A few weeks ago, I reached the end of a long and exciting journey.
Alto’s Adventure – a project that I’ve poured my absolute heart and soul into over the last
two years – was finally released to the public.
It’s been a wild ride, and I’m not sure I can adequately put into words how I
feel about everything that’s happened so far, but I’ll start by saying a huge thank you to everyone who’s downloaded and played the
game. You’ve made it all worth while.
Snowman and I posted our first glimpse into the world of
Alto’s Adventure with our debut teaser trailer – it may be short, aiming only to set the scene at this
early stage, but it packs in plenty of clues about how you’ll be spending your time on the mountainside. Keep your eyes peeled
for our dynamic weather & lighting in action as well as few moments of actual gameplay!
Click here to watch the trailer and read
This is the second in an ongoing series of Unity related posts.
Click here to read part one and
try the day/night demo.
The next thing I set out to develop in Unity was a simple, touch controller ‘avatar’ that could move
with a natural, fluid motion – the idea being that this simple interaction would be rewarding in it’s own right. I was hugely inspired by
Journey for PS3, and how the players movements made up a large part of the
overall experience – simply travelling through the world became one of the biggest rewards for playing the game.
Last year, I began a several-month-long process of learning to use
Unity – a highly accessible, cross platform 3D game engine – with the ultimate goal of
exploring it’s potential to create an interactive ‘toy’ along the same lines as
Windosill by Vectorpark.
In the process I built a series of experiments, each focusing on different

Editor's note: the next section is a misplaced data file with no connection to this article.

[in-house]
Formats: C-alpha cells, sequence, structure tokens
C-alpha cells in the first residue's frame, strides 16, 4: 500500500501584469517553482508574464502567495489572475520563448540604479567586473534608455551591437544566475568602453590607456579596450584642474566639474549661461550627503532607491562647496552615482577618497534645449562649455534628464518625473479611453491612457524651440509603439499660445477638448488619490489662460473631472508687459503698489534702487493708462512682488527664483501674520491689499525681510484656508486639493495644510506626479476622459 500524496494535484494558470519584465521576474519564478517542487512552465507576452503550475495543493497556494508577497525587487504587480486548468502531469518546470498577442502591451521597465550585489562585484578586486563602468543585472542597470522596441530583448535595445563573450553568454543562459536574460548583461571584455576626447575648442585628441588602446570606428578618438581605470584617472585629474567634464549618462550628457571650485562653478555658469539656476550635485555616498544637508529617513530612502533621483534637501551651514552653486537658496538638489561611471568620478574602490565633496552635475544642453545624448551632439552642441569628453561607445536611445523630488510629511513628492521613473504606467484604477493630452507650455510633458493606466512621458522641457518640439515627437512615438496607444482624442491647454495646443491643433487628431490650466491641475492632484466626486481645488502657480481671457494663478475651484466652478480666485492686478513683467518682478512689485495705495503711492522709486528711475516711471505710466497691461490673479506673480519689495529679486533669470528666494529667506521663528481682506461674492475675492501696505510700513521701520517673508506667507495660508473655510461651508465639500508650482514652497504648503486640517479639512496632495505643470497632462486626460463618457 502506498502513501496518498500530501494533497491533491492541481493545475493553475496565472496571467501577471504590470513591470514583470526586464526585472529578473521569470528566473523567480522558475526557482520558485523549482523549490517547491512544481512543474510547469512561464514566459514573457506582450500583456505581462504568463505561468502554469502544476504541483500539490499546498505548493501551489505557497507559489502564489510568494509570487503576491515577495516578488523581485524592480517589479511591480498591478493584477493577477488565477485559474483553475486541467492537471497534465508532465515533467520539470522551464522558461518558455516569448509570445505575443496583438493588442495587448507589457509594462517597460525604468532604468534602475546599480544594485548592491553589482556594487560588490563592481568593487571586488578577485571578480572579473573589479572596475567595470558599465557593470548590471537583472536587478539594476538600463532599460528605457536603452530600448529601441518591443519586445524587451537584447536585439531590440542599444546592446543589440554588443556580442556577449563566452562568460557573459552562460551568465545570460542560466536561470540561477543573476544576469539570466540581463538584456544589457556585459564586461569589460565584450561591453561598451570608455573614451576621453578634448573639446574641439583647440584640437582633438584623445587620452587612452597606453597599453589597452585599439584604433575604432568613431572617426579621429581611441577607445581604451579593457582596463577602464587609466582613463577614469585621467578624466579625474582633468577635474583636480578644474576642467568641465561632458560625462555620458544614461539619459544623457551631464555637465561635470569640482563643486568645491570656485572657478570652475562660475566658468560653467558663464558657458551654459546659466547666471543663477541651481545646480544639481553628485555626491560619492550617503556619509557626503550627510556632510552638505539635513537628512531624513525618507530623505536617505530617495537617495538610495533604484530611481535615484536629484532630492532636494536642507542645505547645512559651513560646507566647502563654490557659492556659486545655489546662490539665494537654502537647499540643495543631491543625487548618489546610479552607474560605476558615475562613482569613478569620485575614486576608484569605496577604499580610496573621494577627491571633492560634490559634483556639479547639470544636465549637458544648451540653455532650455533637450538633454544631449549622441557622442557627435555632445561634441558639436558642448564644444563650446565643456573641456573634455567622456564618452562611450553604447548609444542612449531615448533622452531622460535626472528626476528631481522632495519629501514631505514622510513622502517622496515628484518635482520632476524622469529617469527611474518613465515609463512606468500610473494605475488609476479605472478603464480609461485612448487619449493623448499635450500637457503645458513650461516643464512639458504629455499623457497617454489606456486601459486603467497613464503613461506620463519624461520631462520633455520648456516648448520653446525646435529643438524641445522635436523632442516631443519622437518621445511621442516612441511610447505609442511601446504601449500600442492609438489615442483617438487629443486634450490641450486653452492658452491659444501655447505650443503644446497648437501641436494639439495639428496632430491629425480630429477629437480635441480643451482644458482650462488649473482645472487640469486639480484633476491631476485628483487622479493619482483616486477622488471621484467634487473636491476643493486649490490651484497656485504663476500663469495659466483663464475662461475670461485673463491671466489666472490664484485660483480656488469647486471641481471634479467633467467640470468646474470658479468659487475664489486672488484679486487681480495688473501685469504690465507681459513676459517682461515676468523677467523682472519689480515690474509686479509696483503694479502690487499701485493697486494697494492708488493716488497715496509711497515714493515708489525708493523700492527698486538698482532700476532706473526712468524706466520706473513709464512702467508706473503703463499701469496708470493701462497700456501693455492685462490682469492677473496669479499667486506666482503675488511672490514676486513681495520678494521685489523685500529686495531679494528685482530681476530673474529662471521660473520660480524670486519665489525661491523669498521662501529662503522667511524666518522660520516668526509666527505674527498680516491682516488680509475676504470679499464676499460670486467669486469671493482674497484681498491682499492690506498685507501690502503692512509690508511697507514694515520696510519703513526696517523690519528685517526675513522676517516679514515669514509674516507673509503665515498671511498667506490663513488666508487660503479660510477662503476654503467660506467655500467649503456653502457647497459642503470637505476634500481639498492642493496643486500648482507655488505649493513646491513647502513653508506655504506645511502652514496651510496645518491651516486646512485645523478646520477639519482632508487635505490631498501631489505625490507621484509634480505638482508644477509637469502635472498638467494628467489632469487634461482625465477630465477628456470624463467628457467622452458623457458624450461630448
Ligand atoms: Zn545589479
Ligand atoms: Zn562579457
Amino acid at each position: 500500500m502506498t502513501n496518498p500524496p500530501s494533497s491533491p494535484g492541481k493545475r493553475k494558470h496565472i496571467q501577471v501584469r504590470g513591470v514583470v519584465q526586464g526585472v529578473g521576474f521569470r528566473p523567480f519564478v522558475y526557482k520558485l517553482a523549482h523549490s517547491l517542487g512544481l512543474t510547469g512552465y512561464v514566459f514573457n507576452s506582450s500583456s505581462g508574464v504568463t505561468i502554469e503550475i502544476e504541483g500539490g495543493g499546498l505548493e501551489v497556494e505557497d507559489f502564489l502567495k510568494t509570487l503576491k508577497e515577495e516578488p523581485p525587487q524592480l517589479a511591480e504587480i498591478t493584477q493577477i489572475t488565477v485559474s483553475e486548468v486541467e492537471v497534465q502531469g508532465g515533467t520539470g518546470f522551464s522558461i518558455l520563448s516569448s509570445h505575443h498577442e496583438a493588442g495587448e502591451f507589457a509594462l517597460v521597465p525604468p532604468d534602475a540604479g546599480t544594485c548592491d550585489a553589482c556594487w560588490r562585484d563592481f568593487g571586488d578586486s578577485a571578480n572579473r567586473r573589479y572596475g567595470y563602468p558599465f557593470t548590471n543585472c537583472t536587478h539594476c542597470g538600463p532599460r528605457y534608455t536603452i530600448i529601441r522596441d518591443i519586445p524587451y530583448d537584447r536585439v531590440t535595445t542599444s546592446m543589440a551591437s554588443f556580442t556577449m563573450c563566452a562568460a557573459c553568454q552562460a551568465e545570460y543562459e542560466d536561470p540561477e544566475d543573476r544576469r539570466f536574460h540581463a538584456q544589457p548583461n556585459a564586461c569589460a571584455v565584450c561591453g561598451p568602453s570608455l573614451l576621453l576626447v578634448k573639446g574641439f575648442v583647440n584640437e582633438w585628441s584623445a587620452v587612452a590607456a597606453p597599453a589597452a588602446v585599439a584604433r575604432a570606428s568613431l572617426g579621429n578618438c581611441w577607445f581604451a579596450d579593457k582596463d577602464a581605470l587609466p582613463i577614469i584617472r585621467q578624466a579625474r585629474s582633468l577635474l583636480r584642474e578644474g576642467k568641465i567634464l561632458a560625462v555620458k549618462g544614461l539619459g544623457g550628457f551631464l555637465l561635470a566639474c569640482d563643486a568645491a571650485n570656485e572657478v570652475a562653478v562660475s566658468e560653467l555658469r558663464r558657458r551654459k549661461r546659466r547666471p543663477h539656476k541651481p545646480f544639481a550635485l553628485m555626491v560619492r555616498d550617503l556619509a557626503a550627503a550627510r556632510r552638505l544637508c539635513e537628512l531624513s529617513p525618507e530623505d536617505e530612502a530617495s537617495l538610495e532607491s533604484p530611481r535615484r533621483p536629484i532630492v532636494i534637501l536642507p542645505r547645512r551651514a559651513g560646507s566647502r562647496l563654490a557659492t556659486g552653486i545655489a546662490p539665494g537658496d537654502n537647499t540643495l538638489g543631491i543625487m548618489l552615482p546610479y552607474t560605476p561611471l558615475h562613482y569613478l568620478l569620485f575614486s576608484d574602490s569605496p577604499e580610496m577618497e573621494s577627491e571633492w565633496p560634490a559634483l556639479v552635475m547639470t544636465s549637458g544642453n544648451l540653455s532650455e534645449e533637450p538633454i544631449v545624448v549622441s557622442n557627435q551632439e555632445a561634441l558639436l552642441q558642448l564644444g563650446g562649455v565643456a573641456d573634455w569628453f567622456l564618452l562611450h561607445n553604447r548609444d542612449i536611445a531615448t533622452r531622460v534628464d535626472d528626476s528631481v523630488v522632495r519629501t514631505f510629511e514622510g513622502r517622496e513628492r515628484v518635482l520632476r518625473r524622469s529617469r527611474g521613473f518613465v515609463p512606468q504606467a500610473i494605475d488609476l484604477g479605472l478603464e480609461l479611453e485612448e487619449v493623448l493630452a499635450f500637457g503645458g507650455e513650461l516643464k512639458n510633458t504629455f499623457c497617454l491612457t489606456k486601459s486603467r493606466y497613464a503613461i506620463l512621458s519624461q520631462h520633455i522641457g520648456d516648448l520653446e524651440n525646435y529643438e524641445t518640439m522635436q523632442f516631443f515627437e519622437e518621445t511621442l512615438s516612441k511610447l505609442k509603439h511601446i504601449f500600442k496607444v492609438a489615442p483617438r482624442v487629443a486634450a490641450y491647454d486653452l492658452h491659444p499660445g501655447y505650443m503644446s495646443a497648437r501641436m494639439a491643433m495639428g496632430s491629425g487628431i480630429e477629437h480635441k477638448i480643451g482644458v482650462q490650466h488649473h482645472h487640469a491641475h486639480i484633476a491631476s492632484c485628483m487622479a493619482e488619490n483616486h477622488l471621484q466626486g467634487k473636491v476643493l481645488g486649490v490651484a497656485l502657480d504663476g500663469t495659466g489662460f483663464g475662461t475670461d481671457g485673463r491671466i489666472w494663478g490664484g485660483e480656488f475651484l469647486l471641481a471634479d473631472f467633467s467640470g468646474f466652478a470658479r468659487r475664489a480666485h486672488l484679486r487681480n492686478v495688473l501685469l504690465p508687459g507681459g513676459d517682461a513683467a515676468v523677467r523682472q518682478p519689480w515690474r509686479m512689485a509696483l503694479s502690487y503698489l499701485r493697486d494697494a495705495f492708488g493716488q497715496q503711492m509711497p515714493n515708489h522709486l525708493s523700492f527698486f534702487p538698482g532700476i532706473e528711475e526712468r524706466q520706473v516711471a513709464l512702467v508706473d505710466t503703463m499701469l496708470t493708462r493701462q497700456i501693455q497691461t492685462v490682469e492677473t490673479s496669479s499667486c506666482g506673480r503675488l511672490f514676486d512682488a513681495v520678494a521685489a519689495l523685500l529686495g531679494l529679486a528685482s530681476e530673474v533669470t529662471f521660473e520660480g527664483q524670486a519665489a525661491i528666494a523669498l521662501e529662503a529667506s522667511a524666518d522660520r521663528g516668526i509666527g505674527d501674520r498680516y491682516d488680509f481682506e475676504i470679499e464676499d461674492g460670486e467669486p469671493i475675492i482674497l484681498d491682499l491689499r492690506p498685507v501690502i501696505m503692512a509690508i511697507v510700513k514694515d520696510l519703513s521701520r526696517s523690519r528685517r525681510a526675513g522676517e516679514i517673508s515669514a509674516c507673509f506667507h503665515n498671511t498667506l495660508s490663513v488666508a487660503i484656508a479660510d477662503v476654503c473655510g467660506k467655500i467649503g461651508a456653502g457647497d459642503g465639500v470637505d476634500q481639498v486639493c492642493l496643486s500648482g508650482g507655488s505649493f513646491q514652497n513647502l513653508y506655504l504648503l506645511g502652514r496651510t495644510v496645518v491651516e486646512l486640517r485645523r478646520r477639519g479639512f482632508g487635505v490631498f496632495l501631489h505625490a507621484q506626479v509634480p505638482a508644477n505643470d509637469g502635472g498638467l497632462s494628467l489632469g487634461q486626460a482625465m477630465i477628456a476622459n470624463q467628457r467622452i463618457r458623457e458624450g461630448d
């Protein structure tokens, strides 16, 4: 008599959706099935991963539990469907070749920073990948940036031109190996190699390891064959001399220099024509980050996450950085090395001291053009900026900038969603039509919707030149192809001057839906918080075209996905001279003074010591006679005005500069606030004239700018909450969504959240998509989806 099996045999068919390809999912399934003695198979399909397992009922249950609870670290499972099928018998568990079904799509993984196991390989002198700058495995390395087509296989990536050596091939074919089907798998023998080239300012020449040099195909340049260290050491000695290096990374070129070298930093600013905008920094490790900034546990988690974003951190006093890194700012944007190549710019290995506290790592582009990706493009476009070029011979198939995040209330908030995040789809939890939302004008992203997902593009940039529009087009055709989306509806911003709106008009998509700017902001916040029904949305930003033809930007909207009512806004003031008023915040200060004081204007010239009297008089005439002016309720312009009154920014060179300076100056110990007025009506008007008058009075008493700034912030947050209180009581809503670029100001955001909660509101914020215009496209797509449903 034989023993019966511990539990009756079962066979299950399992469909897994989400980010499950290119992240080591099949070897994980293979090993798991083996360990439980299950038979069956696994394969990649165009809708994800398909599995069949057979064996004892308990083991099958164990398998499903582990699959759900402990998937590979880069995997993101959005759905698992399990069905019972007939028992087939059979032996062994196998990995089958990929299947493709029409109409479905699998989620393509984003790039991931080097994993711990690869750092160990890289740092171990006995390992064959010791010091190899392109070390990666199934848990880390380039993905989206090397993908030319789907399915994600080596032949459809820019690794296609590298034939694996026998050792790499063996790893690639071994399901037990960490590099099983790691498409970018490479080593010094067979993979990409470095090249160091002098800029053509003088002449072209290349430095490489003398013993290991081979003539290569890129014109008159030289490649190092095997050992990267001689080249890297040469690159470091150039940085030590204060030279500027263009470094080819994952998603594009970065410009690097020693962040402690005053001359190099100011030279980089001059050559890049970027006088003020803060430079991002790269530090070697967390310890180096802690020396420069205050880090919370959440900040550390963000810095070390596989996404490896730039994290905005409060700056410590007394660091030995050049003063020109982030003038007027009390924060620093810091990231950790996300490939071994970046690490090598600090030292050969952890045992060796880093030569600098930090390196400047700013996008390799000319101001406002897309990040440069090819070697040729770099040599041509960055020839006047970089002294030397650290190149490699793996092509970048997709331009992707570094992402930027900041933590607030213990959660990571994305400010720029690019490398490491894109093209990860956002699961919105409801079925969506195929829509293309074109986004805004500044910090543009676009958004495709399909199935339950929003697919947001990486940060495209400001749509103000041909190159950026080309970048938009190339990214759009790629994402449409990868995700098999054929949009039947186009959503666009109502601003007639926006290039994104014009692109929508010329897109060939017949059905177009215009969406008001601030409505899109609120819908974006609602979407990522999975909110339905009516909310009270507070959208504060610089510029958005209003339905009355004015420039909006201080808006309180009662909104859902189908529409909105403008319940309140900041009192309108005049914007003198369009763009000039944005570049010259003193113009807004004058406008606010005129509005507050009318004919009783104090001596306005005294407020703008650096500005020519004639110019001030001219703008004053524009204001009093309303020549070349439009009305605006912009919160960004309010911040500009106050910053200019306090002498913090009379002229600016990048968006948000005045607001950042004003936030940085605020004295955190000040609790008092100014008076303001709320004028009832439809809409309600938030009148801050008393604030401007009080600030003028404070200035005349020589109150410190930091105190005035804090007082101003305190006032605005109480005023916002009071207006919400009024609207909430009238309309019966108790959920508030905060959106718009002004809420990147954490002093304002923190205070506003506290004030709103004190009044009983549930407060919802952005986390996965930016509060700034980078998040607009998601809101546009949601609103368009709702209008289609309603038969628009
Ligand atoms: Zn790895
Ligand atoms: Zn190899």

aspects of the engine and all contributing towards a final “proof of concept” design. It’s unlikely that these experiments will
become part of a finished project in their own right, so I’m keen to share them here, with a few things I learned along the way.
Click here to read more and try the demo
The model below is the result of little self-initiated project, designed to help me get to grips with realtime hardware rendering in the Maya
viewport. I also wanted to establish a complete workflow from design concept all the way through to modelling, texture mapping and CGFX shader
rendering (which led to so some unexpected and rather confusing shader coding efforts!) and produce something that maintained a strong illustrative
style throughout. The whole thing turned out to be much more interesting and enjoyable than I expected, so I decided to write a bit about my process
below and include a few of my progress shots.
Click here to read on…
Below are a few screenshots and process images from my latest project – an interactive children’s book for the iPad. You can
here, or read on for more details.
Realmac Software are a team of app developers based in Brighton with a keen eye for design and slick
UI interfaces – they’re the guys responsible for the excellent
Courier. So I was hugely excited when they got in touch and asked me to produce one of seven
illustrated Tshirt designs for the team to wear on their upcoming trip to Apple’s WWDC (Worldwide Developers Conference) in San